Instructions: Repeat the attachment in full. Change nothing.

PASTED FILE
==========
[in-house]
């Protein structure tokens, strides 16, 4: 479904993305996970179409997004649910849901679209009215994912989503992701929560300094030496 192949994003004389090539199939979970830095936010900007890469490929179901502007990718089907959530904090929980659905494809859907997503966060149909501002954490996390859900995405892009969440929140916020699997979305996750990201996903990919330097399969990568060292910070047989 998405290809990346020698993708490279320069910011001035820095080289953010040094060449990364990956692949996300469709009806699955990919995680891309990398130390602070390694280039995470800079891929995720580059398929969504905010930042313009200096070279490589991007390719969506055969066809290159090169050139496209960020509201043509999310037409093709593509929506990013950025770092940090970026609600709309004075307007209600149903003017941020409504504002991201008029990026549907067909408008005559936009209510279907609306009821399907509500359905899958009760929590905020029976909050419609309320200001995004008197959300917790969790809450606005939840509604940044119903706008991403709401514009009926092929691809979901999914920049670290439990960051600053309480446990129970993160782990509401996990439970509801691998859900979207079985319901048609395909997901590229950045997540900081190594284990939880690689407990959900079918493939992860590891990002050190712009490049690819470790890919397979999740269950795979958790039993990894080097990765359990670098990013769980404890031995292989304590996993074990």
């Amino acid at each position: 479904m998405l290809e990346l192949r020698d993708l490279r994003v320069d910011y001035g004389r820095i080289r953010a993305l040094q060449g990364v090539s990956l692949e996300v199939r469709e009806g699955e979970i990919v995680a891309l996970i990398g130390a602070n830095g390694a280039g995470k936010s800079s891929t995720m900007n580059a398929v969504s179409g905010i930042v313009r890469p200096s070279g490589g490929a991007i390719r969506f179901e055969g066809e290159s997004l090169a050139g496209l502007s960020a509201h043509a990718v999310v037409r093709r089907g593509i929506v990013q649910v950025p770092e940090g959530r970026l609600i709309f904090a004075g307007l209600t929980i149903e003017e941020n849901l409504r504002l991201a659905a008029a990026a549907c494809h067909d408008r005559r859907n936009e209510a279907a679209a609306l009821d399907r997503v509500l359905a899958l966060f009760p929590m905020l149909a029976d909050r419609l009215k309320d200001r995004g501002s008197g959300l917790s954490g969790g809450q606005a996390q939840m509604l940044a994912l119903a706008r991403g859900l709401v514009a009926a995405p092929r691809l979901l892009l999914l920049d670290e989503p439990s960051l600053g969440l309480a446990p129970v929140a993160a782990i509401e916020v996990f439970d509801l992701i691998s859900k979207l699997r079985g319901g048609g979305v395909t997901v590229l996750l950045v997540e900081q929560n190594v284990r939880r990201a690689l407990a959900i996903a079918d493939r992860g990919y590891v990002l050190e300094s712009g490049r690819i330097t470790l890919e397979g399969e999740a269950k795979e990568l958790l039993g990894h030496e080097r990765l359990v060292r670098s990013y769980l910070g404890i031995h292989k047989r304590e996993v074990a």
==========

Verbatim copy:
[in-house]
């Protein structure tokens, strides 16, 4: 479904993305996970179409997004649910849901679209009215994912989503992701929560300094030496 192949994003004389090539199939979970830095936010900007890469490929179901502007990718089907959530904090929980659905494809859907997503966060149909501002954490996390859900995405892009969440929140916020699997979305996750990201996903990919330097399969990568060292910070047989 998405290809990346020698993708490279320069910011001035820095080289953010040094060449990364990956692949996300469709009806699955990919995680891309990398130390602070390694280039995470800079891929995720580059398929969504905010930042313009200096070279490589991007390719969506055969066809290159090169050139496209960020509201043509999310037409093709593509929506990013950025770092940090970026609600709309004075307007209600149903003017941020409504504002991201008029990026549907067909408008005559936009209510279907609306009821399907509500359905899958009760929590905020029976909050419609309320200001995004008197959300917790969790809450606005939840509604940044119903706008991403709401514009009926092929691809979901999914920049670290439990960051600053309480446990129970993160782990509401996990439970509801691998859900979207079985319901048609395909997901590229950045997540900081190594284990939880690689407990959900079918493939992860590891990002050190712009490049690819470790890919397979999740269950795979958790039993990894080097990765359990670098990013769980404890031995292989304590996993074990």
């Amino acid at each position: 479904m998405l290809e990346l192949r020698d993708l490279r994003v320069d910011y001035g004389r820095i080289r953010a993305l040094q060449g990364v090539s990956l692949e996300v199939r469709e009806g699955e979970i990919v995680a891309l996970i990398g130390a602070n830095g390694a280039g995470k936010s800079s891929t995720m900007n580059a398929v969504s179409g905010i930042v313009r890469p200096s070279g490589g490929a991007i390719r969506f179901e055969g066809e290159s997004l090169a050139g496209l502007s960020a509201h043509a990718v999310v037409r093709r089907g593509i929506v990013q649910v950025p770092e940090g959530r970026l609600i709309f904090a004075g307007l209600t929980i149903e003017e941020n849901l409504r504002l991201a659905a008029a990026a549907c494809h067909d408008r005559r859907n936009e209510a279907a679209a609306l009821d399907r997503v509500l359905a899958l966060f009760p929590m905020l149909a029976d909050r419609l009215k309320d200001r995004g501002s008197g959300l917790s954490g969790g809450q606005a996390q939840m509604l940044a994912l119903a706008r991403g859900l709401v514009a009926a995405p092929r691809l979901l892009l999914l920049d670290e989503p439990s960051l600053g969440l309480a446990p129970v929140a993160a782990i509401e916020v996990f439970d509801l992701i691998s859900k979207l699997r079985g319901g048609g979305v395909t997901v590229l996750l950045v997540e900081q929560n190594v284990r939880r990201a690689l407990a959900i996903a079918d493939r992860g990919y590891v990002l050190e300094s712009g490049r690819i330097t470790l890919e397979g399969e999740a269950k795979e990568l958790l039993g990894h030496e080097r990765l359990v060292r670098s990013y769980l910070g404890i031995h292989k047989r304590e996993v074990a």